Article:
Jan 26, 2018

On this solo episode I look at an article that calls into question whether or not Christianity is really shrinking, and ask whether Christianity does more harm than good. After all, it seems Christians are less prone to adultery and more prone to adopt kids in need, whereas Satanists argue for more rights to unfettered abortion. As they used to say on those NFL commercials: you make the call! 

Why the name “Sin Boldly”? Martin Luther wrote to his friend Philip Melanchthon in 1521: “If you are a preacher of mercy, do not preach an imaginary but the true mercy. If the mercy is true, you must therefore bear the true, not an imaginary sin. God does not save those who are only imaginary sinners. Be a sinner, and let your sins be strong [sin boldly], but let your trust in Christ be stronger, and rejoice in Christ who is the victor over sin, death, and the world.” To sin boldly, therefore, is not to seek unholy living, but to follow the course we believe the Bible demands even if the world is against us. And if and when we sin, trust in an even greater savior.

First Lutheran also publishes a daily podcast called The Scarlet Thread (https://itunes.apple.com/us/podcast/the-scarlet-thread/id1110938468?mt=2). This podcast is a reading of the appointed texts for the Two-Year Daily Lectionary. After two years, listeners will have heard most of the Old Testament once and most of the New Testament twice. If you are liturgically-minded and want a little more Bible in your life, this is a great podcast for you.

Jan 19, 2018

I was joined by apologists Eric Hernandez and Josh Sommer to host an intra-Christian debate on Molinism and God's Self-Existence. Molinism, spearheaded perhaps most prominently by Dr. William Lane Craig, argues that God has knowledge of all events by virtue of possessing middle knowledge: what any person would do in any given circumstance. Josh argues that this does damage to a consistent view of the God of the Bible. Thanks to both guests for joining me for a deep debate! 

Why the name “Sin Boldly”? Martin Luther wrote to his friend Philip Melanchthon in 1521: “If you are a preacher of mercy, do not preach an imaginary but the true mercy. If the mercy is true, you must therefore bear the true, not an imaginary sin. God does not save those who are only imaginary sinners. Be a sinner, and let your sins be strong [sin boldly], but let your trust in Christ be stronger, and rejoice in Christ who is the victor over sin, death, and the world.” To sin boldly, therefore, is not to seek unholy living, but to follow the course we believe the Bible demands even if the world is against us. And if and when we sin, trust in an even greater savior.

First Lutheran also publishes a daily podcast called The Scarlet Thread (https://itunes.apple.com/us/podcast/the-scarlet-thread/id1110938468?mt=2). This podcast is a reading of the appointed texts for the Two-Year Daily Lectionary. After two years, listeners will have heard most of the Old Testament once and most of the New Testament twice. If you are liturgically-minded and want a little more Bible in your life, this is a great podcast for you. 

Jan 12, 2018

It was my pleasure to welcome Drs. Michael Shermer and Sonny Hernandez to debate a rarely, if ever, asked question: does atheism exist? Yes, we all know many call themselves atheists. But can true atheism exist? That is, can it justify its own foundations? Dr. Shermer is an internationally-recognized atheist, editor of Skeptic magazine, and author of several New York Times bestsellers. Dr. Hernandez is a presuppositional apologist and author of five books. Enjoy the dialogue! 

Why the name “Sin Boldly”? Martin Luther wrote to his friend Philip Melanchthon in 1521: “If you are a preacher of mercy, do not preach an imaginary but the true mercy. If the mercy is true, you must therefore bear the true, not an imaginary sin. God does not save those who are only imaginary sinners. Be a sinner, and let your sins be strong [sin boldly], but let your trust in Christ be stronger, and rejoice in Christ who is the victor over sin, death, and the world.” To sin boldly, therefore, is not to seek unholy living, but to follow the course we believe the Bible demands even if the world is against us. And if and when we sin, trust in an even greater savior.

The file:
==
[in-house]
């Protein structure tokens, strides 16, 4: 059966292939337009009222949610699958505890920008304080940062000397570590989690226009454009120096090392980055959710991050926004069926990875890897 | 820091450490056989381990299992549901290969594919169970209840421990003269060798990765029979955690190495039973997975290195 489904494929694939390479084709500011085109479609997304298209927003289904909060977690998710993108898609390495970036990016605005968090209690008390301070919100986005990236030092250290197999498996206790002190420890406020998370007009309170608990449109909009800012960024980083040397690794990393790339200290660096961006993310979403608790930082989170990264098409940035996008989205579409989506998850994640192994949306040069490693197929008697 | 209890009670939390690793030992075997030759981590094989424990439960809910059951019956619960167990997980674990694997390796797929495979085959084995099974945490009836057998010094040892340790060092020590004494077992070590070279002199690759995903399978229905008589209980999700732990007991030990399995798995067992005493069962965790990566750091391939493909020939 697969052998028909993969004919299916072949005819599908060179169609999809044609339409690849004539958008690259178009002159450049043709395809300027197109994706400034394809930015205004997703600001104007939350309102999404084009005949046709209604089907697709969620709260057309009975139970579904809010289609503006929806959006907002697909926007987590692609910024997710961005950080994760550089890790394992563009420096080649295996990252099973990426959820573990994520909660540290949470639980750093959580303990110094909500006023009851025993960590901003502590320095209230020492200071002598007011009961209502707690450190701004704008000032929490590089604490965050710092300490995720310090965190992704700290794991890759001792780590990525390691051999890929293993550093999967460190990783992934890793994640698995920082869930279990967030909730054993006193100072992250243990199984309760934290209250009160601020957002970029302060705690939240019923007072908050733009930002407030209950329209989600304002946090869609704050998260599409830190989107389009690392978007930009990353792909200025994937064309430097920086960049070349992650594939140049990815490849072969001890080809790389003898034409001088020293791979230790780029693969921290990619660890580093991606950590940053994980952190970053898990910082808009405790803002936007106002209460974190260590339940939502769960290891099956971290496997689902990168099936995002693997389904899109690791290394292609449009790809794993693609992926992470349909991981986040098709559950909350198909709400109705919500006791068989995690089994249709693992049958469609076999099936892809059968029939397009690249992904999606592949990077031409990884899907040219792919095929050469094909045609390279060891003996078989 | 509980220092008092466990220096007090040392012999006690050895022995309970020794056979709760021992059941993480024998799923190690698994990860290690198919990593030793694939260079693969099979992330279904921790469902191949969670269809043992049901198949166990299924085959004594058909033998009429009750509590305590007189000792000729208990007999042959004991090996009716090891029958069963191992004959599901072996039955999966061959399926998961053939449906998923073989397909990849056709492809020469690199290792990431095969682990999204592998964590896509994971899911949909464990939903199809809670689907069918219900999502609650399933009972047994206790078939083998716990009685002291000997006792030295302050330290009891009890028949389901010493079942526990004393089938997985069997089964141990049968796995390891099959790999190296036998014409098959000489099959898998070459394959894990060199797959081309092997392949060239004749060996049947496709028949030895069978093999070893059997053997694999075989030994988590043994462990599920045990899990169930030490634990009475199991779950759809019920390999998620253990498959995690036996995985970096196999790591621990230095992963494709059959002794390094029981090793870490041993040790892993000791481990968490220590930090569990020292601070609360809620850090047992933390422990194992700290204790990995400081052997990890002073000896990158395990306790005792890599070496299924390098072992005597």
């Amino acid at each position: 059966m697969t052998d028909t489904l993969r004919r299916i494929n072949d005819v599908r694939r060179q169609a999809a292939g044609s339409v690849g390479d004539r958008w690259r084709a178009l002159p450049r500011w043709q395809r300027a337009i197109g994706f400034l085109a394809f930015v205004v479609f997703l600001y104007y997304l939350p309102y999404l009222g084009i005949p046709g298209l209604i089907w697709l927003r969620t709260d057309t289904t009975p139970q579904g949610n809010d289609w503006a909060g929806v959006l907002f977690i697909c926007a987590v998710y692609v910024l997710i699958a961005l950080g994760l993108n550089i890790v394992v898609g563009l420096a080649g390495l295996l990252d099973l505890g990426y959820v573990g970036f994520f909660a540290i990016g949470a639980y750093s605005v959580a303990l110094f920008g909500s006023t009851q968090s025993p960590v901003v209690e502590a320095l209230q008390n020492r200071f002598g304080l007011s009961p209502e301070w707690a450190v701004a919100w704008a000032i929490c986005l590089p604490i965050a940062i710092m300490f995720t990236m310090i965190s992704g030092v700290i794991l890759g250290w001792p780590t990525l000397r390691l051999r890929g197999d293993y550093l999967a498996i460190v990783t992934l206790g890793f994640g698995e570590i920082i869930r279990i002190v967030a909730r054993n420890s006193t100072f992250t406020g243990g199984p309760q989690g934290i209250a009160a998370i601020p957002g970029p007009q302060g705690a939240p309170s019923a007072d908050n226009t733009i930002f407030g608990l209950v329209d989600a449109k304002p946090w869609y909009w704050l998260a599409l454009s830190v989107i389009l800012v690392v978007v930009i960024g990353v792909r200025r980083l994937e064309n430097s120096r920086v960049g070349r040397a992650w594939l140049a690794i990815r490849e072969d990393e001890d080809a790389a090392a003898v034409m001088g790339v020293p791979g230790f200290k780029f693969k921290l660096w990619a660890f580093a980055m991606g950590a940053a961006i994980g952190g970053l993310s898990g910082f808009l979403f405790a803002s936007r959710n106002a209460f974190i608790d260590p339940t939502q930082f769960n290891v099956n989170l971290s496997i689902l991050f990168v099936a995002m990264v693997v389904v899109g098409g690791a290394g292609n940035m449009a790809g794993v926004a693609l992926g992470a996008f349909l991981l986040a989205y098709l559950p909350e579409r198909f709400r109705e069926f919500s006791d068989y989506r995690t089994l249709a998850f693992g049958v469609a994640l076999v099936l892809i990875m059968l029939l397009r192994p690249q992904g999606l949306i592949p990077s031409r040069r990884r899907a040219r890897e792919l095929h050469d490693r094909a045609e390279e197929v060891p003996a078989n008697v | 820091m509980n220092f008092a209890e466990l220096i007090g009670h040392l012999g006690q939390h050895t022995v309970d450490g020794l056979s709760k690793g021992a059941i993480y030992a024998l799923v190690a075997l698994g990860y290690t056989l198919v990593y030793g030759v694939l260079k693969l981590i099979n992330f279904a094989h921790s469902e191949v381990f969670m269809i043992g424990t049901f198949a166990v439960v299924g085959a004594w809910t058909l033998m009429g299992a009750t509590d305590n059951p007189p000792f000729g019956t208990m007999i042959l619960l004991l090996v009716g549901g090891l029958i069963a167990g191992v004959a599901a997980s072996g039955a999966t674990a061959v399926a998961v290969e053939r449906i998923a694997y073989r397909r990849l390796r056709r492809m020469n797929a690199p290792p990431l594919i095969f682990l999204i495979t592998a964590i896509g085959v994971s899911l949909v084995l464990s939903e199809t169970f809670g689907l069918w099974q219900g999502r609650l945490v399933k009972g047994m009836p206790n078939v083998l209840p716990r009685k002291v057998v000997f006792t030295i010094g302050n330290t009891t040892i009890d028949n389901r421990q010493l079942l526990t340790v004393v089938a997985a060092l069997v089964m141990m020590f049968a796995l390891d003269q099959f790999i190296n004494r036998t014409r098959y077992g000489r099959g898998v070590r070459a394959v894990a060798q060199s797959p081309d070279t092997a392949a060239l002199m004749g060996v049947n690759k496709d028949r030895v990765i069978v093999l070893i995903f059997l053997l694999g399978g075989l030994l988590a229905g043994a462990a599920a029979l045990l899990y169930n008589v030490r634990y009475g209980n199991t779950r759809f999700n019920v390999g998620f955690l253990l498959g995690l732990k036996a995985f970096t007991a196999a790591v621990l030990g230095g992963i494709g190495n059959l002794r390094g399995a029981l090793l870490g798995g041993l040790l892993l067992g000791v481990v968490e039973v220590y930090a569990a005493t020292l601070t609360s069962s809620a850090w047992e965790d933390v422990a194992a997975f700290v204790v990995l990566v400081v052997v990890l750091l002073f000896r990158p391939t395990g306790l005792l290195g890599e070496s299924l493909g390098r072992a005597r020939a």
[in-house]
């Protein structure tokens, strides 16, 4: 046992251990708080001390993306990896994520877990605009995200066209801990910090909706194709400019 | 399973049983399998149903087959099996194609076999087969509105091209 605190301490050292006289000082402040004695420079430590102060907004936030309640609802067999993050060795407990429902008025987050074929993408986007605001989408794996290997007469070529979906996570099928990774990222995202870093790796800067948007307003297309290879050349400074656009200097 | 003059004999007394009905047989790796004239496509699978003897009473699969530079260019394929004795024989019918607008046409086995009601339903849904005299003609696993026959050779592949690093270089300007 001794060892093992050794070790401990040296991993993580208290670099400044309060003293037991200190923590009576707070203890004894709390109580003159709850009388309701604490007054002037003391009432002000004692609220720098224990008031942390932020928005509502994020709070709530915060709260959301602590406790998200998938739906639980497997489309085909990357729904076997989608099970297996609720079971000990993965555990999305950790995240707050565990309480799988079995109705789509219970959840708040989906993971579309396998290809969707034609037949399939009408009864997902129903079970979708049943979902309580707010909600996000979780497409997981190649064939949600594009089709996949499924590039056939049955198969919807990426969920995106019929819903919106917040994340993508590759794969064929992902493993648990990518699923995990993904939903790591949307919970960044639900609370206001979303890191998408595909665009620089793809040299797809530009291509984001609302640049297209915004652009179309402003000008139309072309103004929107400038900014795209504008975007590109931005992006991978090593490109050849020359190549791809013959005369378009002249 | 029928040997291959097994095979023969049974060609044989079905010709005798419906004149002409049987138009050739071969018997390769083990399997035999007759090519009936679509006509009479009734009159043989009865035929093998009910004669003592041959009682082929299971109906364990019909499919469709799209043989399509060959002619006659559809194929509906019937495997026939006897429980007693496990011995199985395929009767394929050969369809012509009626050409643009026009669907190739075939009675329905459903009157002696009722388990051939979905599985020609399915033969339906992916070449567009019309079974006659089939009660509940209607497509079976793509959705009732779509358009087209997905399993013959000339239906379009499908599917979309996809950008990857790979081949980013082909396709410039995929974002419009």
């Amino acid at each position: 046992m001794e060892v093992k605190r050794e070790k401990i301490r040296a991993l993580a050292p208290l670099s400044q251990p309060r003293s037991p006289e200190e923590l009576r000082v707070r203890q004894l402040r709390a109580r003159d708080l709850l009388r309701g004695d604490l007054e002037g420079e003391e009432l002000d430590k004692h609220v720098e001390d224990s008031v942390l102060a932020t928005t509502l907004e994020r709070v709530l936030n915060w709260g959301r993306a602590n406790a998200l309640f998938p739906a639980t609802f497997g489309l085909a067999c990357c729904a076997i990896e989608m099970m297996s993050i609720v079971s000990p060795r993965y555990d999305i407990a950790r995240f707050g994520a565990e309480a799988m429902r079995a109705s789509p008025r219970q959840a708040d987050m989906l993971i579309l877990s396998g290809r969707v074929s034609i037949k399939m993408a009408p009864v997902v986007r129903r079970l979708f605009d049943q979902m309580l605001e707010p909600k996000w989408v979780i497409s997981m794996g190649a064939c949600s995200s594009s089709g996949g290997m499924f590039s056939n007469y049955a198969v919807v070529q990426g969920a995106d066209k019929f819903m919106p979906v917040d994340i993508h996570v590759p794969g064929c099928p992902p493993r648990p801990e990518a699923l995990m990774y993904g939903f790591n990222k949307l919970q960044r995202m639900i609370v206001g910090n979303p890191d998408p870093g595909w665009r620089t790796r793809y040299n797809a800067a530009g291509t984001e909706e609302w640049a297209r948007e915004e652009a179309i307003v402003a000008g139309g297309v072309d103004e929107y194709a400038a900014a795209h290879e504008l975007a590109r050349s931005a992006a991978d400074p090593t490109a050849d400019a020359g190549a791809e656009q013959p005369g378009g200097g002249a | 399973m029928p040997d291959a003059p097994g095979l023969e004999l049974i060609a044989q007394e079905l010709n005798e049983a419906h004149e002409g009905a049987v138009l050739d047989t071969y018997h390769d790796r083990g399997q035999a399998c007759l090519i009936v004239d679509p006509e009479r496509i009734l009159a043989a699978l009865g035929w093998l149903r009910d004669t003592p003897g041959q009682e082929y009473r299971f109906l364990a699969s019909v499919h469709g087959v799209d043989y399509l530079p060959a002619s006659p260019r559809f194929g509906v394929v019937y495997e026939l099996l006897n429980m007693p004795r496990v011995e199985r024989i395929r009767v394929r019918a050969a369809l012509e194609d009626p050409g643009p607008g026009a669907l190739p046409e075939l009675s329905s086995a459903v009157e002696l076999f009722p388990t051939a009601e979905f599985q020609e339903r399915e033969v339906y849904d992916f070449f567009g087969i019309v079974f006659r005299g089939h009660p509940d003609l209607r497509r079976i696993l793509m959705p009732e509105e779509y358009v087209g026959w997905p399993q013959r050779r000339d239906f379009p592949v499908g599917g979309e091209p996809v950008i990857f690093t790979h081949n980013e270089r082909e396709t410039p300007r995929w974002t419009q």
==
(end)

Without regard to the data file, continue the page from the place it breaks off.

First Lutheran also publishes a daily podcast called The Scarlet Thread (https://itunes.apple.com/us/podcast/the-scarlet-thread/id1110938468?mt=2). This podcast is a reading of the appointed texts for the Two-Year Daily Lectionary. After two years, listeners will have heard most of the Old Testament once and most of the New Testament twice. If you are liturgically-minded and want a little more Bible in your life, this is a great podcast for you.

Jan 5, 2018

On this solo episode, I look at a handful of episodes before my voice absolutely gives way. What should we take from Pope Francis' Christmas Eve homily regarding Joseph, Mary and modern-day migration? A defense of megachurches (compared to mainline liberal congregations) is offered. And we look back on 2017 predictions by Nostradamus and try to see just how accurate he was. Or was not. 

Why the name “Sin Boldly”? Martin Luther wrote to his friend Philip Melanchthon in 1521: “If you are a preacher of mercy, do not preach an imaginary but the true mercy. If the mercy is true, you must therefore bear the true, not an imaginary sin. God does not save those who are only imaginary sinners. Be a sinner, and let your sins be strong [sin boldly], but let your trust in Christ be stronger, and rejoice in Christ who is the victor over sin, death, and the world.” To sin boldly, therefore, is not to seek unholy living, but to follow the course we believe the Bible demands even if the world is against us. And if and when we sin, trust in an even greater savior.

First Lutheran also publishes a daily podcast called The Scarlet Thread (https://itunes.apple.com/us/podcast/the-scarlet-thread/id1110938468?mt=2). This podcast is a reading of the appointed texts for the Two-Year Daily Lectionary. After two years, listeners will have heard most of the Old Testament once and most of the New Testament twice. If you are liturgically-minded and want a little more Bible in your life, this is a great podcast for you.

Dec 29, 2017